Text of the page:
William R. Cline, PIIE senior fellow, presented the findings of his latest book, The Right Balance for Banks: Theory and Evidence on Optimal Capital Requirements, at a launch event on June 12, 2017. Daniel Tarullo, former Federal Reserve governor, and Simon Johnson, the Ronald A. Kurtz (1954) Professor of Entrepreneurship at the MIT Sloan School of Management and PIIE nonresident senior fellow, provided commentary on the critical issues for banking stability and supervision.
In this book, Cline uses a fresh economic principles–based approach to determine whether banking regulations after the financial crisis have made banking systems sufficiently safe, and to quantitatively estimate what the cost-benefit tradeoff would be of buying greater insurance against financial crisis through raising capital requirements. While Cline finds that overall capital requirements for the major international banks under Basel III remain inadequate, he sees the point of diminishing returns to higher capital not far away. He derives his original estimates for the optimal level of equity capital relative to total bank assets, taking the costs into account, and argues that unduly high requirements for equity capital in banks would cause higher lending rates, less formation of capital stock throughout the economy, and therefore lower productive capacity—on a scale sufficient to be weighed against his assessment of the risk-weighted cost of financial crisis. These estimates for required capital are far lower than those of many widely-cited studies.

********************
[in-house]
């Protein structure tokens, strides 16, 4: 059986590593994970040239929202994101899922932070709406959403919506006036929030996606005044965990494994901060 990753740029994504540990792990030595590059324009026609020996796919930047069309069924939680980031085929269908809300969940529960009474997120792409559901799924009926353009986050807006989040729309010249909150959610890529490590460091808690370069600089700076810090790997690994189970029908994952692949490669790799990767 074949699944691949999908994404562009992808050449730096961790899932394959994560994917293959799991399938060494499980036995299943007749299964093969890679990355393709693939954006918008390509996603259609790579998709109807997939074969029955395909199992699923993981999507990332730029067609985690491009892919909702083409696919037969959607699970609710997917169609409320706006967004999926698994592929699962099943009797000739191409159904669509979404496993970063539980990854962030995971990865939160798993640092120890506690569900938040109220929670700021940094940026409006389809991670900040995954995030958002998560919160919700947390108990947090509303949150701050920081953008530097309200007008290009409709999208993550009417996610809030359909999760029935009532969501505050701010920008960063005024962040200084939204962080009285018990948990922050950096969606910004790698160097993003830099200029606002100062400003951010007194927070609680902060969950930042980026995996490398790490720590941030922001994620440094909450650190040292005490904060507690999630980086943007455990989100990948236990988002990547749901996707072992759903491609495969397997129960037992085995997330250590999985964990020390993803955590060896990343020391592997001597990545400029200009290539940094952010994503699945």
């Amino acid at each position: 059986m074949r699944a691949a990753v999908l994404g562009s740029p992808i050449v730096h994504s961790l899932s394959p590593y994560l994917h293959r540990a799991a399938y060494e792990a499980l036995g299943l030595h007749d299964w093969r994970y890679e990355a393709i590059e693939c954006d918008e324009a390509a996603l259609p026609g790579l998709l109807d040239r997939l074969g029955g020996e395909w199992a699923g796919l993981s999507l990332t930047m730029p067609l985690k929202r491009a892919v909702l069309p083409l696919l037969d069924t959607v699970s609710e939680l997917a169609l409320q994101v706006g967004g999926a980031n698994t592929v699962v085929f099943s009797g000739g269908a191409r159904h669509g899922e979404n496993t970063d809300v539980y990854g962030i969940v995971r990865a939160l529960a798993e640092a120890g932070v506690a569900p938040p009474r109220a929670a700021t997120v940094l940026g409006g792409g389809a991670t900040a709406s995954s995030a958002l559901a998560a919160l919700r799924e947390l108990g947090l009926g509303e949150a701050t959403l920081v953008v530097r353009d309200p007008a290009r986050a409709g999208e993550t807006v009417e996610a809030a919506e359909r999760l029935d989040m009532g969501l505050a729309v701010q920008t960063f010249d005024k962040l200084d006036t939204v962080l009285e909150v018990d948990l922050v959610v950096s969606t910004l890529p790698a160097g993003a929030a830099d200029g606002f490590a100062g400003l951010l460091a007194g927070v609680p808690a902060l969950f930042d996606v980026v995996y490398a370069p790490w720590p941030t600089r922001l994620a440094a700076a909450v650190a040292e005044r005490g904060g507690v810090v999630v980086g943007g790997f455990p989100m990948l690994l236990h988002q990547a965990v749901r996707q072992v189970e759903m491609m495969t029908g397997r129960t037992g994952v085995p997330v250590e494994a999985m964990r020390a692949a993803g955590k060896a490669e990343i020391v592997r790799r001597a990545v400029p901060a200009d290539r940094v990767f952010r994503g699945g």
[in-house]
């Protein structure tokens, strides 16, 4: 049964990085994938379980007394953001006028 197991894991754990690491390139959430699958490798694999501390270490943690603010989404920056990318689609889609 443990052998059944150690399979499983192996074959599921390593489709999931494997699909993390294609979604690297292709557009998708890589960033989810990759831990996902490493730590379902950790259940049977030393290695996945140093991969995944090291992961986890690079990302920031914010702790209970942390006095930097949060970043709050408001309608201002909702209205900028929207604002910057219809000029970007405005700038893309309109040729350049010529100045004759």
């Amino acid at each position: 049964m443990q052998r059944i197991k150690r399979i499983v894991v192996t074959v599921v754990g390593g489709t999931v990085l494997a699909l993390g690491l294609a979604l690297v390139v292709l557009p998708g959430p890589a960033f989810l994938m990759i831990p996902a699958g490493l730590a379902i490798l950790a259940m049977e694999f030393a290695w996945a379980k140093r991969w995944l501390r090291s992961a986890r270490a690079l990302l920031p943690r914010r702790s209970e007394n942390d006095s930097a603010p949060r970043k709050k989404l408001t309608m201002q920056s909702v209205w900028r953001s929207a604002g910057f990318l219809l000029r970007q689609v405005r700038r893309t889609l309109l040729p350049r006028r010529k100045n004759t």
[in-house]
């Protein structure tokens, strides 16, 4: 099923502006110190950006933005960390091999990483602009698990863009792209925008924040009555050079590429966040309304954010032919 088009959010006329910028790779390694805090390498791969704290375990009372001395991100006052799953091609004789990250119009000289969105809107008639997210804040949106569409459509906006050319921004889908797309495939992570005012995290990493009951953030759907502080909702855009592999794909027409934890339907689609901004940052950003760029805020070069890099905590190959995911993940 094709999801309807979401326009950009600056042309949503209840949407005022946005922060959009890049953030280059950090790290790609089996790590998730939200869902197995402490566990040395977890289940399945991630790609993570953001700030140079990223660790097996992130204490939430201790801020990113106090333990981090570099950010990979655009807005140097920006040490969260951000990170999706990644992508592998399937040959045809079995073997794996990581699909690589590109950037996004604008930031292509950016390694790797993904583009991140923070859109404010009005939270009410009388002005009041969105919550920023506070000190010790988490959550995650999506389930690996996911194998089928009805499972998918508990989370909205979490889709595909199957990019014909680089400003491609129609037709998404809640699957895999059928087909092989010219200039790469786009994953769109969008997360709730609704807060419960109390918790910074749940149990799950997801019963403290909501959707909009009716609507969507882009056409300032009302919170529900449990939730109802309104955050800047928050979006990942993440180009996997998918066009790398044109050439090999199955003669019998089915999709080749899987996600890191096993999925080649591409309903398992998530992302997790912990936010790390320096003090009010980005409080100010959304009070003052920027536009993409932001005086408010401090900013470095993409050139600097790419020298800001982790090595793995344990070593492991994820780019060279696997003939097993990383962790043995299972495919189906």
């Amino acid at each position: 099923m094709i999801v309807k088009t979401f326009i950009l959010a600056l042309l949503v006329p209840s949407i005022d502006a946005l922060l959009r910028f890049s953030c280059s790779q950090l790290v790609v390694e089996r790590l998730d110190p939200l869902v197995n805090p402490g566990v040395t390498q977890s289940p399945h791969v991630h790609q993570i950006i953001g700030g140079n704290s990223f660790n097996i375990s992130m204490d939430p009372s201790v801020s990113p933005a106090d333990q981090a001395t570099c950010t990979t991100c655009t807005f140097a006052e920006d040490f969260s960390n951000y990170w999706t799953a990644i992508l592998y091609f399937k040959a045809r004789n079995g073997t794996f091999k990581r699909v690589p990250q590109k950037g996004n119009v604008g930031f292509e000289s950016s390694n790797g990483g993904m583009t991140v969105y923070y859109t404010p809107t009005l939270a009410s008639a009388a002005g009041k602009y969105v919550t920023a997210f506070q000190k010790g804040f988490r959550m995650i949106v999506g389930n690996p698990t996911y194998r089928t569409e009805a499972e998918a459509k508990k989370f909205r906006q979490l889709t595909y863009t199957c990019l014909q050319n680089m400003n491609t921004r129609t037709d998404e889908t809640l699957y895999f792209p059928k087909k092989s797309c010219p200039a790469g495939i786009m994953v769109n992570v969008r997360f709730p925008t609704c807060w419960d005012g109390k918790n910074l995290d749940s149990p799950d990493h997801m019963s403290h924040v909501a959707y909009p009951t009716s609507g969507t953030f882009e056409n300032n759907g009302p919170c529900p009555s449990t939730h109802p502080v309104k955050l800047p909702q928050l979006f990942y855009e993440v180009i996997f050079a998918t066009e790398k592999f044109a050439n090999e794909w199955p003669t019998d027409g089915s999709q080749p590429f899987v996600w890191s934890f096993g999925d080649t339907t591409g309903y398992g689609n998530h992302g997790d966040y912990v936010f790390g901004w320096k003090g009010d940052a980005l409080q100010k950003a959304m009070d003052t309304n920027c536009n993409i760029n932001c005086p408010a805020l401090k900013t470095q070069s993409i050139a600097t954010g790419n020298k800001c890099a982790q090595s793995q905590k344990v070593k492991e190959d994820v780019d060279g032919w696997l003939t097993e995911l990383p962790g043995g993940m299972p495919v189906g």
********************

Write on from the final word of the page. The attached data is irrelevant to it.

Cline has been affiliated with the Institute since 1981. He had previously taken leave from the Institute to be deputy managing director and chief economist of the Institute of International Finance from 1996–2001. He also formerly held a joint affiliation with the Center for Global Development.
Tarullo recently resigned from the Board of Governors of the Federal Reserve System, where he had served as a member since 2009 and represented the Federal Reserve in international and interagency forums on financial regulation issues. He was previously a professor of law at Georgetown University Law Center. In April this year, he served as distinguished fellow at MIT's Golub Center for Finance and Policy.
Johnson has been affiliated with PIIE since 2008. He is also the head of the Global Economics and Management group at the MIT Sloan School, a member of the Executive Personnel Committee, and chair of the Sloan Fellows MBA Program Committee. He cofounded and currently leads the Global Entrepreneurship Lab.